IN the year 1719 an Englishman whose name was Daniel Defoe wrote a very long story, which he called "The Life and Surprising Adventures of Robinson Crusoe." His story was not designed for children, and therefore it contained a great deal of hard reading. There was much in it, however, that was interesting to young people, and from that day to this, the marvelous tale of Robinson Crusoe has been a favorite with boys as well as men. I have rewritten the story in words easy for every child, and have shortened it by leaving out all the dull parts.More info →
THE romance entitled "The Achievements of the Ingenious Gentleman, Don Quixote de la Mancha," was originally written in Spanish by Miguel de Cervantes Saavedra. It was published in two parts, the first in 1605 and the second in 1615—now just about three hundred years ago. Among the great books of the world it holds a permanent place. It has been translated into every language of Europe, even Turkish and Slavonic. It has been published in numberless editions. It has been read and enjoyed by men of the most diverse tastes and conditions.More info →
YOU must rise early in the morning," said Dame Louhi, the Wise Woman of the North. She stood at the door of her chamber and looked back into the low-raftered hall where her daughter was spinning. Her face was wrinkled and grim, her thin lips were puckered over her toothless mouth, her gray-green eyes sparkled beneath her shaggy eyebrows.More info →
Jean Bodel a minstrel of the thirteenth century, wrote, "There are but three subjects which interest men,—the tales of France, of Britain, and of Rome the great; and to these subjects there is nothing like. The tales of Britain are so light and pleasant, those of Rome are wise and of teachful sense; those of France, truly every day of greater appearance."More info →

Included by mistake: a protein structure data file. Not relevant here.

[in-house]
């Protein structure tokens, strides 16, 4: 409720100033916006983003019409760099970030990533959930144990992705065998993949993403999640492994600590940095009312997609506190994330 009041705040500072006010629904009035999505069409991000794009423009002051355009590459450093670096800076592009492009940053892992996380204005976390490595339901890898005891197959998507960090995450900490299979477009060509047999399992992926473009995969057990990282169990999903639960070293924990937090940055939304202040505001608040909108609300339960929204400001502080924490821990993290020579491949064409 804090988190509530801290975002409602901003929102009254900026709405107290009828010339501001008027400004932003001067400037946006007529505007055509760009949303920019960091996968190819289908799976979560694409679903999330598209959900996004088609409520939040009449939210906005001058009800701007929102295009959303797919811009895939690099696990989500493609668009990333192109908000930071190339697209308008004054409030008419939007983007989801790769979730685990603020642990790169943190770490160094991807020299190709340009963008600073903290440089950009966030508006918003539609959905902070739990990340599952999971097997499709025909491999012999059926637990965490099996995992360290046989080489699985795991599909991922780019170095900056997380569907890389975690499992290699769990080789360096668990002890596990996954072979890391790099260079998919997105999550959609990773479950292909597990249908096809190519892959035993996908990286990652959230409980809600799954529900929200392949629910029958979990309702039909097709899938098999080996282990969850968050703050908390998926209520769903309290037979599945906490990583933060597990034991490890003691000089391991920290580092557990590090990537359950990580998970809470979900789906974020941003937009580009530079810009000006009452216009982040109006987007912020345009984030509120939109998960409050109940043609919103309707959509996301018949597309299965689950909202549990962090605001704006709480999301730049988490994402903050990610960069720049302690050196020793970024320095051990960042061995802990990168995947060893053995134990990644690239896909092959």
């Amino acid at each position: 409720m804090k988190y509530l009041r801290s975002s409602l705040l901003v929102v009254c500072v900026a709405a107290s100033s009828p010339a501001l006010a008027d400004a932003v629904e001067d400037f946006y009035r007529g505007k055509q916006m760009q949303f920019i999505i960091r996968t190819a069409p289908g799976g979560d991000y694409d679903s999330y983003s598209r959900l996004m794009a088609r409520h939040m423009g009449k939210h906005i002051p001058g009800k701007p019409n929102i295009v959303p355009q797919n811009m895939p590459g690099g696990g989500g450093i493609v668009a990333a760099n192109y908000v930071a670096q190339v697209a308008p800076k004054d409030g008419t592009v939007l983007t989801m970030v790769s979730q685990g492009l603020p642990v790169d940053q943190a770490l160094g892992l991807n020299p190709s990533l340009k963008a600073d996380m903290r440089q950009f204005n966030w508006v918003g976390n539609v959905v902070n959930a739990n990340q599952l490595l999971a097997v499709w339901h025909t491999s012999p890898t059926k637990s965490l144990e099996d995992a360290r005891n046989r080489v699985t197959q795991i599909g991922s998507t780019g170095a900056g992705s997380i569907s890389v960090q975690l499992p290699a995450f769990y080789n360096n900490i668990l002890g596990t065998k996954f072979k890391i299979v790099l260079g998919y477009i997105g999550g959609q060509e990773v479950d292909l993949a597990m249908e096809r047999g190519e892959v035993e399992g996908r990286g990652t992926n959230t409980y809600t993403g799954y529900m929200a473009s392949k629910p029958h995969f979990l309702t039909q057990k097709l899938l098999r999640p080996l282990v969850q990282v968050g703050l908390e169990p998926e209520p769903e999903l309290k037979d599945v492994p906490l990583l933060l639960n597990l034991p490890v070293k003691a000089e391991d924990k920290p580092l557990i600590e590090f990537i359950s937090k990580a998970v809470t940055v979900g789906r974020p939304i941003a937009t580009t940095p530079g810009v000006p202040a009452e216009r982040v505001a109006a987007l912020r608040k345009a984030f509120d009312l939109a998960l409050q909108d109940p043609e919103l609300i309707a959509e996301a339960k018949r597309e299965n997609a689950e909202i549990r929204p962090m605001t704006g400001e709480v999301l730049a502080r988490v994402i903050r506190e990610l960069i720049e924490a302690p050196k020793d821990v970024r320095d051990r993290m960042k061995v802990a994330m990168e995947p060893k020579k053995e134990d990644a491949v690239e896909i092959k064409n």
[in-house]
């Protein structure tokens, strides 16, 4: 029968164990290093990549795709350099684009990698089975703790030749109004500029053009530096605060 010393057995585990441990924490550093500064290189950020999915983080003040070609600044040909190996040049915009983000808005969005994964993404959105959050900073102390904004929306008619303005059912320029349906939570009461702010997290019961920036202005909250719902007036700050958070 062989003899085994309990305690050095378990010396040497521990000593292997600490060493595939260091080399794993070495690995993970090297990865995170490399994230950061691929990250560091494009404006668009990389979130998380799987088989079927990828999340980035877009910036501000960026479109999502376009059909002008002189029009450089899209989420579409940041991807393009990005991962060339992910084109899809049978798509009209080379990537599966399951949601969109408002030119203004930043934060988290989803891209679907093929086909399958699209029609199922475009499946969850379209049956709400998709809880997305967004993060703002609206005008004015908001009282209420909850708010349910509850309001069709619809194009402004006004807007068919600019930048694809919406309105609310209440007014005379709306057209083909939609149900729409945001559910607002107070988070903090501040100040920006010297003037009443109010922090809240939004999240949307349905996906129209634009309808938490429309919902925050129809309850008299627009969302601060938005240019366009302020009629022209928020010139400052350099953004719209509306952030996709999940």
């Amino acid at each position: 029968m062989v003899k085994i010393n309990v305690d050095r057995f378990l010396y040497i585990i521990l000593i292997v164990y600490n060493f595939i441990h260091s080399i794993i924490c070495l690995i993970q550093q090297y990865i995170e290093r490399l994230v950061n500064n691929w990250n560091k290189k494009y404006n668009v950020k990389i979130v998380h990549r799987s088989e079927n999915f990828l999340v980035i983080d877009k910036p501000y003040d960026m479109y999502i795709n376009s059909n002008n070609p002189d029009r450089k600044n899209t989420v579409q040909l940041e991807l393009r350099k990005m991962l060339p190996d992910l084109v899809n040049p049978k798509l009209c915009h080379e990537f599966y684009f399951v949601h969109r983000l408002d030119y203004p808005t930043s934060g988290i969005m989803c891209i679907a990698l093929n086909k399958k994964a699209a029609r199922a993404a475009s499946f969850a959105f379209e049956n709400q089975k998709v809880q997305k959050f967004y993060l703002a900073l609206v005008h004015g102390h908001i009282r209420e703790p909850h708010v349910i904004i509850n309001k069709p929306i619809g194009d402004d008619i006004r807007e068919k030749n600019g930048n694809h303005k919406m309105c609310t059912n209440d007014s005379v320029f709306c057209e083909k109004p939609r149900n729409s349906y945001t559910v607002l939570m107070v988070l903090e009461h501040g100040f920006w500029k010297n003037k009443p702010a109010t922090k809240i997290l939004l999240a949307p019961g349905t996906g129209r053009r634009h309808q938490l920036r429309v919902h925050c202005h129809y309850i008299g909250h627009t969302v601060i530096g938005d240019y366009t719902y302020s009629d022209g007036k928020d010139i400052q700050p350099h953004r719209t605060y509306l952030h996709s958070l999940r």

WHEN the world was in its childhood, men looked upon the works of Nature with a strange kind of awe. They fancied that every thing upon the earth, in the air, or in the water, had a life like their own, and that every sight which they saw, and every sound which they heard, was caused by some intelligent being. All men were poets, so far as their ideas and their modes of expression were concerned, although it is not likely that any of them wrote poetry. This was true in regard to the Saxon in his chilly northern home, as well as to the Greek in the sunny southland.More info →
SINCE the publication of my larger book, "The Horse Fair," many letters have been received from teachers and their scholars telling of the pleasure derived from the reading of it, and incidentally suggesting that much of its contents is directly in line with the courses of literary instruction pursued in our elementary schools. This suggestion has led me to col-lect certain of the stories into a smaller volume especially adapted for use as a school reading-book.More info →
CHRISTOPHER COLUMBUS discovered America on the 12th of October, 1492. He had spent eighteen years in planning for that wonderful first voyage which he made across the Atlantic Ocean. The thoughts and hopes of the best part of his life had been given to it. He had talked and argued with sailors and scholars and princes and kings, saying, "I know that, by sailing west across the great ocean, one may at last reach lands that have never been visited by Europeans." But he had been laughed at as a foolish dreamer, and few people had any faith in his projects.More info →
YOU have heard of Homer, and of the two wonderful poems, the Iliad and the Odyssey, which bear his name. No one knows whether these poems were composed by Homer, or whether they are the work of many different poets. And, in fact, it matters very little about their authorship. Everybody agrees that they are the grandest poems ever sung or written or read in this world; and yet, how few persons, comparatively, have read them, or know any thing about them except at second-hand!More info →
AS you open this book you will probably ask, "What is a golden deed?"
Let me tell you. It is the doing of something for somebody else doing it without thought of self, without thought of reward, fearlessly, heroically, and because it is a duty.
The longer stories in this book are called Fairy Stories, because that is the name by which such tales are always known to children; and yet only a very few contain any direct reference to fairies. The most of them have to do with talking animals and with strange incidents and transformations such as have always delighted the childish fancy.More info →